the most welcoming place in town shouldn’t be the local bar where everybody knows your name…it ought to be the church of Jesus Christ…
At one point we were all strangers on the outside looking in…and now in the church, we become a community of former strangers welcomed into the family of God with open arms because of the powerful, cleansing, life-giving, life-changing blood of our Savior!
when we think about places this came up in the early church, we have to add this important aspect of defining a stranger –
A stranger is not “someone just like you whom you don’t know yet”, this could be somebody radically different than you…
practicing philozenos in the early church…and the contemporary church…means learning to love and welcome those who are different…
1. Different ethically
you remember what happened the day the church was born, right?
that was a powerful statement about ethnic diversity…
Samaritans, Gentiles and Jews and every other nationality are going to be a part of the church…so you are going to need to learn and develop your philozenos, because you’re going to need it…
It wasn’t very long when this began to happen…the very next chapter of Acts…Acts 2…the birth of the church...the Holy Spirit descends on them…and all were amazed at what they were experiencing...
This just screamed the message that the church of Jesus Christ was to be welcoming to people regardless of their ethnicity…
as you trace the growth of the church in find that it started with Jews, and then Peter was commanded by Jesus to go minister to and accept a Gentile, Cornelius, into the church…he was to practice…philozenos…
So we have to ask ourselves what evidence is there that we both corporately and individually practice hospitality with men and women of other ethnicities...
2. Different economically
loving strangers…even if they have far more than us financially, or far less…
James spoke of that – in what may have been the earliest book of the NT written…James 2:1–9…he warns of showing favoritism in your hospitality...
We have to be willing to open up and welcome those who are different ethnically and economically...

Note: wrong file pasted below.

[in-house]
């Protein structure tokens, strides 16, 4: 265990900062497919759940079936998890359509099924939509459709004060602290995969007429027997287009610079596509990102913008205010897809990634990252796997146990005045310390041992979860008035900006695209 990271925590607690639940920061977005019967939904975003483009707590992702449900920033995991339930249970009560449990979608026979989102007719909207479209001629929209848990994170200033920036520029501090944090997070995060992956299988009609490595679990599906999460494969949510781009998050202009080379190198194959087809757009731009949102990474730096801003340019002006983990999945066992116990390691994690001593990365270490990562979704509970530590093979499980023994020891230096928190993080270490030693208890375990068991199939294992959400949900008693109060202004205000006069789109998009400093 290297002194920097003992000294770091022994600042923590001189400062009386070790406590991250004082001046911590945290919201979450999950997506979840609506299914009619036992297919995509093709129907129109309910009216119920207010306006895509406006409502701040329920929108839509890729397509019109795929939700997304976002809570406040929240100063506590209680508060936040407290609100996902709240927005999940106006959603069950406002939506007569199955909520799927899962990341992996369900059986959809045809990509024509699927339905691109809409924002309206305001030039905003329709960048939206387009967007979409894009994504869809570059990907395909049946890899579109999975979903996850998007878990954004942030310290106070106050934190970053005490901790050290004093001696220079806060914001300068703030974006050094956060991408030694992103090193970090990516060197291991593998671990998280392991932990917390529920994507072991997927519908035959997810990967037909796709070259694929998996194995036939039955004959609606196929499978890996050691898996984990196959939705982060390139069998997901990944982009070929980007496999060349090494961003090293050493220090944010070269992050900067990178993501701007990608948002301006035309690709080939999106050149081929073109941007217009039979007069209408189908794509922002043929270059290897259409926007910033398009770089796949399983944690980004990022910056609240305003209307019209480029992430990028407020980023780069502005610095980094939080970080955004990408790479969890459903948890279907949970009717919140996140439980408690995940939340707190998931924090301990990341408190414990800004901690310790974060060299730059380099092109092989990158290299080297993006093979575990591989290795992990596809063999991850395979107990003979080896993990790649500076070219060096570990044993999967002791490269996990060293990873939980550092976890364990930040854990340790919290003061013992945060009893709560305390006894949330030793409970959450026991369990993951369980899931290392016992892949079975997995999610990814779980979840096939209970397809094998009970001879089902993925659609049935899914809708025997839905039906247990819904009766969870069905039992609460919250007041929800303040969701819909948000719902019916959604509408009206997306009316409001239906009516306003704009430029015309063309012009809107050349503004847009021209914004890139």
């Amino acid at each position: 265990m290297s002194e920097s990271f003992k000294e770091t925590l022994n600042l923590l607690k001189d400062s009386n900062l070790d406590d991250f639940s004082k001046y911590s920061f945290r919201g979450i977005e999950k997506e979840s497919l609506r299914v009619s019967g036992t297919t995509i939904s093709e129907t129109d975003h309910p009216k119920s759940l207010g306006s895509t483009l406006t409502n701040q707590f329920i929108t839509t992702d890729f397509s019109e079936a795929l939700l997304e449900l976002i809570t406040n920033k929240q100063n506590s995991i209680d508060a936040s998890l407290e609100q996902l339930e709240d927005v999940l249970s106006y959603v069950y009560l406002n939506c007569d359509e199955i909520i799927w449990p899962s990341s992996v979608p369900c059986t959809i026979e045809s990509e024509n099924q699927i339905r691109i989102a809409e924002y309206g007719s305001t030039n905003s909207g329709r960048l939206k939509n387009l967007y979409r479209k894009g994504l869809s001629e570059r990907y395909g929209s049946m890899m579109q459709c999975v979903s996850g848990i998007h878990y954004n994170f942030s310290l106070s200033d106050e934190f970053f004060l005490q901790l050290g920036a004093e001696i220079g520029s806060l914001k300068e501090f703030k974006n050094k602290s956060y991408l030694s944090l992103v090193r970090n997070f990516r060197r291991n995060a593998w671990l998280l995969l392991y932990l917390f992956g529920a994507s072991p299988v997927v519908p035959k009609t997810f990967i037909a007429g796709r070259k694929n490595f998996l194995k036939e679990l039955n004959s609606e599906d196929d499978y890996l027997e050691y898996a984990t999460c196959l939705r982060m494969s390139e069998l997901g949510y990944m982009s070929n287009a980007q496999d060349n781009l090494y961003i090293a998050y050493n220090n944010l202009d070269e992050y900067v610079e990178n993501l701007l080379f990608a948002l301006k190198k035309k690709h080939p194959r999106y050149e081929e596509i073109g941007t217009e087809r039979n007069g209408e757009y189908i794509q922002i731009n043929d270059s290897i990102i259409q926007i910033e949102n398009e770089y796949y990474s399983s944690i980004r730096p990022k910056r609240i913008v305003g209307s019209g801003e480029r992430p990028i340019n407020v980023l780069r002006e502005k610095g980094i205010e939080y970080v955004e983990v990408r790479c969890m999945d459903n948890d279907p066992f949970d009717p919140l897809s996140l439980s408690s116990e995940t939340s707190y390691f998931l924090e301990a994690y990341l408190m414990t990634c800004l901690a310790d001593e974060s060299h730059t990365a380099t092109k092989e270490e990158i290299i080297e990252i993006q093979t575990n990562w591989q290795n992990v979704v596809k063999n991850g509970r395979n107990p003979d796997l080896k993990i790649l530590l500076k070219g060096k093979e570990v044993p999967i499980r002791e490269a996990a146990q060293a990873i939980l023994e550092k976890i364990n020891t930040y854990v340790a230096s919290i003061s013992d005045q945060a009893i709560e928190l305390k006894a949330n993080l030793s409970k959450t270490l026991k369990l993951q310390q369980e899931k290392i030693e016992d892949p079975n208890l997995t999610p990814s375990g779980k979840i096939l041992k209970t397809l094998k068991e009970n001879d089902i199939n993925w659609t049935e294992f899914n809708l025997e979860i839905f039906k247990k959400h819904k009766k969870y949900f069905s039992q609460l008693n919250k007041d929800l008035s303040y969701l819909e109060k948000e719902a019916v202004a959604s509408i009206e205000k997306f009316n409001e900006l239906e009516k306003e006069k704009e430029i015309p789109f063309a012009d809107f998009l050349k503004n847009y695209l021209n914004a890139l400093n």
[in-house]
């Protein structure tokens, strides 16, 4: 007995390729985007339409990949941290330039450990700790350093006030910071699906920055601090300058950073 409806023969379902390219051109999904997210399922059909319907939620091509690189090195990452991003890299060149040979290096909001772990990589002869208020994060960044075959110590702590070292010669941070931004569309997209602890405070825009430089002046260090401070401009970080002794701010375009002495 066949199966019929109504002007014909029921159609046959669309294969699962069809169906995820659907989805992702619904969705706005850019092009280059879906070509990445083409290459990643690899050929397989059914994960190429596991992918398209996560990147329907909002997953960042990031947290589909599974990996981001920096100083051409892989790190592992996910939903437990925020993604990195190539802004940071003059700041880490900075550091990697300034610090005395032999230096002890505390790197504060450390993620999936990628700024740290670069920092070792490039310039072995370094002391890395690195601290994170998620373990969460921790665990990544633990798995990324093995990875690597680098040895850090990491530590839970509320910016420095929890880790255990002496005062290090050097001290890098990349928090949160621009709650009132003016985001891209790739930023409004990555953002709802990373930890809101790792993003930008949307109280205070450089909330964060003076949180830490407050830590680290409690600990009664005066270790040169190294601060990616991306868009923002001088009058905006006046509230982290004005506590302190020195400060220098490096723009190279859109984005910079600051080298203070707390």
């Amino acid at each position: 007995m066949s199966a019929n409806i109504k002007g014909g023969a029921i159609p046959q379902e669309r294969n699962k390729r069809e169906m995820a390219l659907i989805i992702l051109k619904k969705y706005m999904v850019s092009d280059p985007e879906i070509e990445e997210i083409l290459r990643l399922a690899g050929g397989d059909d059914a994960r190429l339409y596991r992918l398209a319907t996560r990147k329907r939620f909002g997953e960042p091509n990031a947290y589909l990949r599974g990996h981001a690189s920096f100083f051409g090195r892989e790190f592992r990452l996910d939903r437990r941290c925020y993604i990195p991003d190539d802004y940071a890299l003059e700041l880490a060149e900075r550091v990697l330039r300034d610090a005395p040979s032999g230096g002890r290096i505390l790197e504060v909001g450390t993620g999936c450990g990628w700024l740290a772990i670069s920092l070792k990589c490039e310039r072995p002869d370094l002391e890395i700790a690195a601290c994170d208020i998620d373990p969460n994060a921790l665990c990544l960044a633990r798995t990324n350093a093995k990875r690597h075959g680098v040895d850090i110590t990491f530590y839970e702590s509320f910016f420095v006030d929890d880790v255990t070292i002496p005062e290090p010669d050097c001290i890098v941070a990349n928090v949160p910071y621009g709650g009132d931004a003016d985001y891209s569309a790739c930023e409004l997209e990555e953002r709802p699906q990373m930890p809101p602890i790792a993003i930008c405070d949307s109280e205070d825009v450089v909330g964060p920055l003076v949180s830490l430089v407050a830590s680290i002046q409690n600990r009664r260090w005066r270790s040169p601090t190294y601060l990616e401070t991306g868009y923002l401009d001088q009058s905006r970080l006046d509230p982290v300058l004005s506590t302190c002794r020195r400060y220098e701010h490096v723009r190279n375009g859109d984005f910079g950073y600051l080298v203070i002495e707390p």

Take notice of the condition!
1 Peter 4:9 - Be hospitable to one another without complaint…(gongoosmos…murmuring, complaining)
isn’t that amazing…of everything Peter could have said after this command…why did he say this?
Because people, even believers, exist who will take advantage of your hospitality and may never say thank you or show appreciation for it...
The church would meet in various homes and I’m sure that there were some people who chose not to use a coaster for their beverage…or forgot to wipe their sandals when they entered…or whose kids ran amok…and it would be very easy for the owner of that home to develop an attitude towards those who chose to fellowship in their home…they may have even lost a priceless family treasure because of the kids in junior church being allowed to run around and it got broken in the process…they could have said “this is nuts, no one appreciates what I am doing here...” gongoosmos…murmuring, complaining....
ultimately this is a question of the heart…
Biblical Hospitality Operates Within A Context
The Context of Suffering
Peter is writing to people who have been scattered because of the growing persecution of followers of Jesus Christ…and because of the persecution often believers would be displaced because their homes were destroyed, they were forced to move out of their city or town and they had to go to another town and the hope was they would find some believer who would show them hospitality…there were no Ritz Carltons, or Holiday Inns…in fact the inns were often dangerous places to stay...
you see that at the very outset…1 Peter 1:1–2...and you see this throughout the book…1 Peter 2:21 - For you have been called for this purpose, since Christ also suffered for you, leaving you an example for you to follow in His steps,